The research by Haguruka in the eastern province, reveals that 53% of teen mothers willingly slept with their male partners, but none of these has planned to have children. All the pregnancies appeared as unwanted for these girls. Like other GBV Victims in general, the teen mother needs special attention
The research by Haguruka in the eastern province, reveals that 53% of teen mothers willingly slept with their male partners, but none of these has planned to have children. All the pregnancies appeared as unwanted for these girls. Like other GBV Victims in general, the teen mother needs special attention and social protection in their challenging lives as teenagers and mothers at the same time.
According to statistics from the Ministry of Health, the year 2016 alone 17,444 teenagers had unwanted pregnancies across the country. As result, there are big numbers of teen mothers and their children who faced challenges in society. And these are only those who went to health centers and hospitals for treatment; and they were between 16 and 17, not bellow.
Imbalance in sex negotiation and lack of awareness of sexual health
Haguruka has identified challenges faced by teen mothers so that the whole community could work hand in hand to handle them. Among other challenges, “Imbalance in sex negotiation”. For this, the research revealed that almost teen mothers slept with males that were older than them, this causes the incapacity to negotiate the kind and conditions of having sex which resulted in getting unwanted pregnant.
The narrative testimonies of teen mothers display five scenarios that occasioned intercourse. First, some girls declare that they did sex out of mutual consensus and that they consciously chose to sleep with the man because both wanted to do so.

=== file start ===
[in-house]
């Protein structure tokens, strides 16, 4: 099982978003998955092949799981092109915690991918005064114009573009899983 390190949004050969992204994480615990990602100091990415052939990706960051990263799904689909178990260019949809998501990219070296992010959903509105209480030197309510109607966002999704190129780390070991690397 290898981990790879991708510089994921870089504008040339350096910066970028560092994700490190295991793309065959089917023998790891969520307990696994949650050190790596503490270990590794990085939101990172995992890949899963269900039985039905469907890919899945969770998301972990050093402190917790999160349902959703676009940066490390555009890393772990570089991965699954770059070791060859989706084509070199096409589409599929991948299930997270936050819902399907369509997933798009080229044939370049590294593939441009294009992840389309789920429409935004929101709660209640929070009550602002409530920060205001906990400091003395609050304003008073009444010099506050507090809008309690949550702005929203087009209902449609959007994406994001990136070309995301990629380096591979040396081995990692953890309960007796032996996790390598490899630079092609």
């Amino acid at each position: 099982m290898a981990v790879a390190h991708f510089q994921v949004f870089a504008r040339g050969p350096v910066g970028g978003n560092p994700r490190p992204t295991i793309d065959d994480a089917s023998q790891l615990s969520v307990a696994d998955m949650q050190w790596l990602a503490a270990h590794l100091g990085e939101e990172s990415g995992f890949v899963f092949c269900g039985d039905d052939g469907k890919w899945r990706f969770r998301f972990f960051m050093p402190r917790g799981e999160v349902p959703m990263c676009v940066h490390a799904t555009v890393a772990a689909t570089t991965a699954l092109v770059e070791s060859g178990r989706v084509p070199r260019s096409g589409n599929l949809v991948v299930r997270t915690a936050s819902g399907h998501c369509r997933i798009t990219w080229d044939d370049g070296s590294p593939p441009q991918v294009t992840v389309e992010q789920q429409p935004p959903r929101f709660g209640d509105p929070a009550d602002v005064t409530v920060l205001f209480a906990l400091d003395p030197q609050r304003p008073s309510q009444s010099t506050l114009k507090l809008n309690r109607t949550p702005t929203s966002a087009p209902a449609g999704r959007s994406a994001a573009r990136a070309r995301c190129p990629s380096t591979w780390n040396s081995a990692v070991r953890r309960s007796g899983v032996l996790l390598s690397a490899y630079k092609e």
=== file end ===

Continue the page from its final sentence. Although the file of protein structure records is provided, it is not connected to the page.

Second, there are girls who are trapped in the course of seeking long-term love, expecting marriage with the man. At this point, young men in the age of marriage, especially those who started building their own house, pretend to love girls and to have marriage project with the girls. But most of them reject these girls after sleeping with them.
Third, girls are trapped because of their poverty. When they are in need and that a man is promising to help, they accept the support as well as related conditions, including having sex.
Fourth, other undefined occasions are conducive to violating girls. Young men have a lot of strategies to attract girls. Some of them invite girls in their homes, others plan a walk together, other pretend to be sick and ask girls to pay a visit to them, others use other girls to invite their colleagues on young men’s behalf, all such appointments end with violating those girls but they keep quiet.
Lastly, there are adult people who abuse their position and status in violating girls who are under their responsibility. At this point, one girl mentions, “I went to our training room, he then invited me to a room, he removed my underwear and slept with me. When he finished, I went home and did not scream because I was afraid of him”.
It is therefore visible that girls are surrounded by situations that they are not always able to control and that culminate into having sex. Other challenges are like Abandonment of School, Social integration, health Insurance, the disclosure of male partners, Unregistered birth, and rejection by their lovers.
Therefore, teen mothers need awareness in matters of Sexual and Reproductive Health knowledge they cannot get an unwanted pregnancy. They need awareness around sexual and Gender-Based Violence.
Then so, Teen mothers need survival means in order to face survival challenges in society, they need to be integrated into society, not as dependent, but as producers and contributors to the development of the country with due dignity. They need to pursue their studies and secure their future even if they don’t have their husband, but they are still young, they can contribute a lot to the Country.
Haguruka calls upon the Community to stand and support teenage mothers. Haguruka is a Rwandan non-governmental organization, founded in 1991. Haguruka means “Stand up” in Kinyarwanda. So, standing up for the rights of women and children.